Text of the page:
“He lies to himself. If Eugenides talked in his sleep, he’d lie then, too.”
― Megan Whalen Turner,
Who is a violinist without his violin?
Who is a singer without his voice?
Who is a thief without his hand?
What happens when the one thing that defines you is taken away?
Brilliant. Agonizing. Balanced.
Good guacamole takes something special. A perfect balance of avocado, lime, cilantro, and spices. This book was like eating a bowlful of perfect guacamole.
Character development: The characters were human, complex and grew and changed throughout the course of the story. More importantly, our understanding of the characters expands and alters. Turner uses myths, and stories within stories to create mirrors that reflect her character’s struggles. I loved these because they never made sense to me until I got to the end. Then the seemingly random myths sprinkled throughout the story clicked.
Dialogue: The dialogue was short and sweet. Just enough to leave you wanting more. She doesn’t bog down the reader with unnecessary conversations or details. Everything has a place. Sometimes stories like this can seem extremely spartan and make the characters seem cold and distant. In her case however she didn’t under-deliver, she just was very selective on which interactions she chose to include. This book is definitely darker and deals with more challenging struggles than the first one. There is still that air of wry humor that is present in the first book though and the banter between Eddis, Eugenides and The Magus keep the characters from being unrelatable and distant.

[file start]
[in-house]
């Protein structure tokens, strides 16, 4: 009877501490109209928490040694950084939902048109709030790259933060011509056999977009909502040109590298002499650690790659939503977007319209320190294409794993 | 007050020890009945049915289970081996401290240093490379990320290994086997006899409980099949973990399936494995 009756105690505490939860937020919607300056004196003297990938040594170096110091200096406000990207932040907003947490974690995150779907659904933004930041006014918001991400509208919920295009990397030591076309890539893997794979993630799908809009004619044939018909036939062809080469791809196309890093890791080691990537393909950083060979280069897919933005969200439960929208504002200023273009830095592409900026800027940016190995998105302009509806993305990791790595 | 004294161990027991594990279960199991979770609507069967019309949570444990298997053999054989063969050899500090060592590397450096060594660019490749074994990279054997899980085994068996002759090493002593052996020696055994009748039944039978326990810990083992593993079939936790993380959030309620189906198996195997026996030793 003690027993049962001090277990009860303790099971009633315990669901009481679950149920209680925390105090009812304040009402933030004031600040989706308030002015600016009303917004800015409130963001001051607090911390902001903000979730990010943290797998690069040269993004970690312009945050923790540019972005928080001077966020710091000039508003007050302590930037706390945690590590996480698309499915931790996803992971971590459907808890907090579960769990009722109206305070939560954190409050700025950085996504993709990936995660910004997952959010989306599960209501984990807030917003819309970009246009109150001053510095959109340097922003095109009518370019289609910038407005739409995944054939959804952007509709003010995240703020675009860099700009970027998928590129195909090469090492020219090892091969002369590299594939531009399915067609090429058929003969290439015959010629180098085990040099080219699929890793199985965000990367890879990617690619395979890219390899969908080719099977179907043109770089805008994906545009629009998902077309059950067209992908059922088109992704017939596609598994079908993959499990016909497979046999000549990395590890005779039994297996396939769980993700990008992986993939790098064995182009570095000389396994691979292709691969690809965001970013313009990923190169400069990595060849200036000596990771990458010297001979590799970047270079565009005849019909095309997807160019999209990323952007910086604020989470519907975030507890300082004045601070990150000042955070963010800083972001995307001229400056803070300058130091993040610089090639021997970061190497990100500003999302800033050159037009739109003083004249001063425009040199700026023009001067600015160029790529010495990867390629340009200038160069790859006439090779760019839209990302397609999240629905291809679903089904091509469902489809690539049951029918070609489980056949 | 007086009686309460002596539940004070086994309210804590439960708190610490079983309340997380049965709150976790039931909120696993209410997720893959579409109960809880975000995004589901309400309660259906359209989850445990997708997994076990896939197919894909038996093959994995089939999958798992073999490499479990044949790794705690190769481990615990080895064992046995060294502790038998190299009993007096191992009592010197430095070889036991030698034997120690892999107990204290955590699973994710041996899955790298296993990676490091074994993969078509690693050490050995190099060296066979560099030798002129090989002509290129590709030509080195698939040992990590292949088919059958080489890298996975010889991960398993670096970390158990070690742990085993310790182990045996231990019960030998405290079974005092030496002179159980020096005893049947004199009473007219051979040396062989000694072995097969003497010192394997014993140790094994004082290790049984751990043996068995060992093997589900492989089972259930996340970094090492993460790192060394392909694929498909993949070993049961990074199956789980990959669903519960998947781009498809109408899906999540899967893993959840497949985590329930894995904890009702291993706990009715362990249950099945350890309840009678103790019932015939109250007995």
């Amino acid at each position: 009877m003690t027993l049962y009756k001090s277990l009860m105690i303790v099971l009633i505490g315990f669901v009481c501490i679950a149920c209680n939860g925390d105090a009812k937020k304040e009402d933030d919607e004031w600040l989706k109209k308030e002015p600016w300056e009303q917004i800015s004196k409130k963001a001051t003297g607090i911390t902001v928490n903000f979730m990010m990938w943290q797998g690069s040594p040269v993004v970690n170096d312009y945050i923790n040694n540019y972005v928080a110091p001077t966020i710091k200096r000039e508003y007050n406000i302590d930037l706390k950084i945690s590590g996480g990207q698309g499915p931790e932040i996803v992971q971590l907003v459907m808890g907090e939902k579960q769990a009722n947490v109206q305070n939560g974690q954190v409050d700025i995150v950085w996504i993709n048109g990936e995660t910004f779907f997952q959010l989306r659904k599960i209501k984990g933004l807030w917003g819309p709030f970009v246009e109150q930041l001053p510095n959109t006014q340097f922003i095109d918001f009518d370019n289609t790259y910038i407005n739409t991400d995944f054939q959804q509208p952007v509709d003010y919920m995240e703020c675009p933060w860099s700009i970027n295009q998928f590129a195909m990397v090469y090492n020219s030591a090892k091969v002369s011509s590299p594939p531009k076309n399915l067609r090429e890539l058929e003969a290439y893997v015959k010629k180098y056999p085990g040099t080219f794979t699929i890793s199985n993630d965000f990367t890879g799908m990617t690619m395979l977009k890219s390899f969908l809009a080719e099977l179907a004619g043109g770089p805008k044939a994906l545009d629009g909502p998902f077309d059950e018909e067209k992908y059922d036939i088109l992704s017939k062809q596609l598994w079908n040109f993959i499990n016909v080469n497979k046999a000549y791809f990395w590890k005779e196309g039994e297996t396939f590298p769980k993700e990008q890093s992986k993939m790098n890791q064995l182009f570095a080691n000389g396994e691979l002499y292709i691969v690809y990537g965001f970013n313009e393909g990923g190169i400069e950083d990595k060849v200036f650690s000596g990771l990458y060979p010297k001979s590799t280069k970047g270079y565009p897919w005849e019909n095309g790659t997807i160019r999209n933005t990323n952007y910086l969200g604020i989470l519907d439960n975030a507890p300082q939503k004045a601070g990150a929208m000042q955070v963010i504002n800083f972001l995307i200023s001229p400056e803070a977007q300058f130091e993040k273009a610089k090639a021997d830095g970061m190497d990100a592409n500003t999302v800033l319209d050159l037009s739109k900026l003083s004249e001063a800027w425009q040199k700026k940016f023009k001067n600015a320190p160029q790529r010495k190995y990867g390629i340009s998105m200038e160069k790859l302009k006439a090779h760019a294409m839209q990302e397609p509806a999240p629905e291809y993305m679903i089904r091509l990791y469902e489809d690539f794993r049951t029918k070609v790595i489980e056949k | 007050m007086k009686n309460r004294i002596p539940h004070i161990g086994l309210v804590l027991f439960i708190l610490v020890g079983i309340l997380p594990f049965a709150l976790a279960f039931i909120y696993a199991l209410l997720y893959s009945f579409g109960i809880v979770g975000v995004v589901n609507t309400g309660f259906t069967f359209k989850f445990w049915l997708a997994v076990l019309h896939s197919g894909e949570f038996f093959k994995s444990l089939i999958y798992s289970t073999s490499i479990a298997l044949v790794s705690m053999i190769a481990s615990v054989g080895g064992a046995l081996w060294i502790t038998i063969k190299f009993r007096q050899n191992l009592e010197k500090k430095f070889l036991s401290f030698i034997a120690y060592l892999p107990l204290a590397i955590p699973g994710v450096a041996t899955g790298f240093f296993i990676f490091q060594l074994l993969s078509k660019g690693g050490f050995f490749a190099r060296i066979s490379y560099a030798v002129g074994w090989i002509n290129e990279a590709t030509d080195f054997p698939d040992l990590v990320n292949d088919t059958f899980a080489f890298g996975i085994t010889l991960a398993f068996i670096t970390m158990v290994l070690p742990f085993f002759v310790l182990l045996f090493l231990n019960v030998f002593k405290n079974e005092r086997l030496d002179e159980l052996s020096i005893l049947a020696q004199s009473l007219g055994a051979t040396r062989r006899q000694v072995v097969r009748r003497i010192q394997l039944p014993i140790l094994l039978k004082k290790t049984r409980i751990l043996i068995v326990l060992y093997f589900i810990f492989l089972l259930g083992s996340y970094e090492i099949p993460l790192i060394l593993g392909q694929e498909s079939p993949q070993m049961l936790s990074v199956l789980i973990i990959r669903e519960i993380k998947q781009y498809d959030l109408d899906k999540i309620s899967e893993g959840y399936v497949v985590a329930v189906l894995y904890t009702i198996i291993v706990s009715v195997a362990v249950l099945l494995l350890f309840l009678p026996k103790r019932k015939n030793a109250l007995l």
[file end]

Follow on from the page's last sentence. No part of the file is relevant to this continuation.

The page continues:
Plot: Excellent. The ending surprised me and I love to be surprised.
Overall: I don’t want to spoil anything for those of you who haven’t read it yet. That said, there is something quite beautiful and rare in how the Queen of Attolia is portrayed. She was perhaps the most intriguing piece of this story. If you get to the end and still find yourself ranting about her cruelty, and even pounding your head against the wall…never fear. You are in good company. Just don’t stop there. Read the next book in the series because it helps make more sense of the ending of this second one.
Is the plot and events that unfold believable? Then again, is that even a valid question? Whether or not something is believable is irrelevant. Life is not comprised of a flow of logic that can be followed. There is a method to the madness to be sure. But it is at a level that an individual person cannot necessarily see.
So yes, this book was unbelievable, at least from a 21st century perspective. Coming from my background, culture and values it is unbelievable how some of the character’s relationships developed. One thing I know for certain. I do not read so that I can find the believable. I read because I want to experience the unbelievable. In that regard, this book went above and beyond.
Just read this book please. Of all the books that I have read, this series is one of my all-time favorites. Wry, cunning, intelligent, and masterfully told- it is a series that embraces the fantastic and the mundane all in one.
How many avocados did you rate this book? What was your least favorite or most favorite scene? Please comment below with your thoughts, questions, and opinions!